As the age of technology has brought us closer around the world, it has left us without the emotions derived from holding the words written by our loved ones.  The physical touch of the paper.  The yellowing stains that tell us that this was a piece of our history, all gone.

I wonder if in 100 years from now if anyone will know how to write in cursive.  Will it be some new historical lesson in our schools for scholars to study like ancient text?  I hope not.

Keeping memories alive

Receiving a simple handwritten letter from anyone is something to be treasured.  I hope if you undercover one you remember the importance of the words written.  Do not place these delicate memories back inside a darkened box, only to be forgotten; instead place them in a frame and hang them on the walls of your home.  For those words hold a special message written just for you.  The length of the letter isn’t as important as the words contained with.  This person wrote to let you know of their intention.  Be it about love, sorrow, loss, dreams, an invitation or something else, the message was personal.  It was written for your eyes.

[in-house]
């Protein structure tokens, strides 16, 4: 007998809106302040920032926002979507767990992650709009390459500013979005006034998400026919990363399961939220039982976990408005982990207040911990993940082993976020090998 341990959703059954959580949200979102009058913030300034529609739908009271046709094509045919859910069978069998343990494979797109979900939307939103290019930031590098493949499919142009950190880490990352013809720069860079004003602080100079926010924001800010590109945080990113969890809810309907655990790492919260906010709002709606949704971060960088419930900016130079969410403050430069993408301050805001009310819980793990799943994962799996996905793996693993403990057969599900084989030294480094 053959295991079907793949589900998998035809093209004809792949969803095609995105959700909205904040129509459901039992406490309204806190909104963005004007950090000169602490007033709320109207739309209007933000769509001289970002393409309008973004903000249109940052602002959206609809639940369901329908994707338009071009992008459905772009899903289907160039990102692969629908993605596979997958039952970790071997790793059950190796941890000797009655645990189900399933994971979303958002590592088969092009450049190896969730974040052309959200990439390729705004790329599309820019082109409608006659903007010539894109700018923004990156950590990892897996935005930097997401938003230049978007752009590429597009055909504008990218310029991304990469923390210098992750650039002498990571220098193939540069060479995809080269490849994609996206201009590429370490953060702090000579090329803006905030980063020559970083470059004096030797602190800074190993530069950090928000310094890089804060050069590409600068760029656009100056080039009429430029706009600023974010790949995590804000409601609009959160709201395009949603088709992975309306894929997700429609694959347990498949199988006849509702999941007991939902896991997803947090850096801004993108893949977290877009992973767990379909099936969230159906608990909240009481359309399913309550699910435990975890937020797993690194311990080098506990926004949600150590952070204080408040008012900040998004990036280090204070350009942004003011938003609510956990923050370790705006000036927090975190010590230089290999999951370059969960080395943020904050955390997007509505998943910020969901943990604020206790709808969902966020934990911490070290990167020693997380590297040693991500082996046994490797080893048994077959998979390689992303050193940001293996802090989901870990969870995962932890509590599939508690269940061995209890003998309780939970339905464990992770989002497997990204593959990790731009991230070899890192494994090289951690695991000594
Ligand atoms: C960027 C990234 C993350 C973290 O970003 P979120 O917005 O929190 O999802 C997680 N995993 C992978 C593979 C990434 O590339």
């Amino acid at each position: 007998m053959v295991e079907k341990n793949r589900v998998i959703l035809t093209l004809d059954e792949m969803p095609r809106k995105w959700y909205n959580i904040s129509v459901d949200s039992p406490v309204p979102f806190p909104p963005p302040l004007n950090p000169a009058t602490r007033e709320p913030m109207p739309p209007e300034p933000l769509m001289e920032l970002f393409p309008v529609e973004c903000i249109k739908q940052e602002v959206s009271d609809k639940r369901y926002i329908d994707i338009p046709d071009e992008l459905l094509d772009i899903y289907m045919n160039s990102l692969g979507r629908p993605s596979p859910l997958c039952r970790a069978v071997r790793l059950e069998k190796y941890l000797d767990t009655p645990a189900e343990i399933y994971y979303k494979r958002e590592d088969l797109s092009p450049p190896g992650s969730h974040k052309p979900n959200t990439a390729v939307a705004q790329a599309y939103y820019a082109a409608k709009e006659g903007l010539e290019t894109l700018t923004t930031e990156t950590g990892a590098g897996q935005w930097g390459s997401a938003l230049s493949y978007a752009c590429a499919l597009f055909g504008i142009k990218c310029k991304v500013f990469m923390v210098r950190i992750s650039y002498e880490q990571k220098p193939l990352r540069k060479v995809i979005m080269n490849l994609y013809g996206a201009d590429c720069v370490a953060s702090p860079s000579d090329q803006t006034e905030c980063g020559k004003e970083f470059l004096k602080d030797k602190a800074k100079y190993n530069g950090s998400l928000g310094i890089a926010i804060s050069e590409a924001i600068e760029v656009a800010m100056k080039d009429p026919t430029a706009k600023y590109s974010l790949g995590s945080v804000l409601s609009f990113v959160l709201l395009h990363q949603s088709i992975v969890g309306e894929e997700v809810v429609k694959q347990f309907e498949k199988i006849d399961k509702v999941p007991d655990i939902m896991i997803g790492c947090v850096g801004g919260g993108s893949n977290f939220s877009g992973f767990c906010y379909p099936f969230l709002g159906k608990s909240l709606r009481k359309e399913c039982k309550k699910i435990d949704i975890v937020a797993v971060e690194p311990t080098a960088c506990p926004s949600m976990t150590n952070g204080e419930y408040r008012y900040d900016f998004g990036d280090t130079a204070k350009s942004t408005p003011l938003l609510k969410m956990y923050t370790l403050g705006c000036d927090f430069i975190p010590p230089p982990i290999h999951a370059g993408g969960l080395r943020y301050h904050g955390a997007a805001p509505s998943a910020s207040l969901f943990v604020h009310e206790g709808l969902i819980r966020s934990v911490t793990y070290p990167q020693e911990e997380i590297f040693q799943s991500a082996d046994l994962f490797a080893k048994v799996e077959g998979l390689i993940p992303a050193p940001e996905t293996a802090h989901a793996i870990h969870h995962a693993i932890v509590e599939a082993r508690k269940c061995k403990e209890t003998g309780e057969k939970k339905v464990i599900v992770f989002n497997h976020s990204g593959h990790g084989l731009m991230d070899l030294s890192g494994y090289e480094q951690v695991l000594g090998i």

Spring is here!  Let’s bring back the old before it is too late. Write a letter to someone, anyone.  I know postage for a single stamp is 80 cents in Canada, but for that few pennies a lifetime of memories can be made. Isn’t it worth it to our loved ones to keep our history alive for generations to come?

Read more about Handwriting on The Daily Post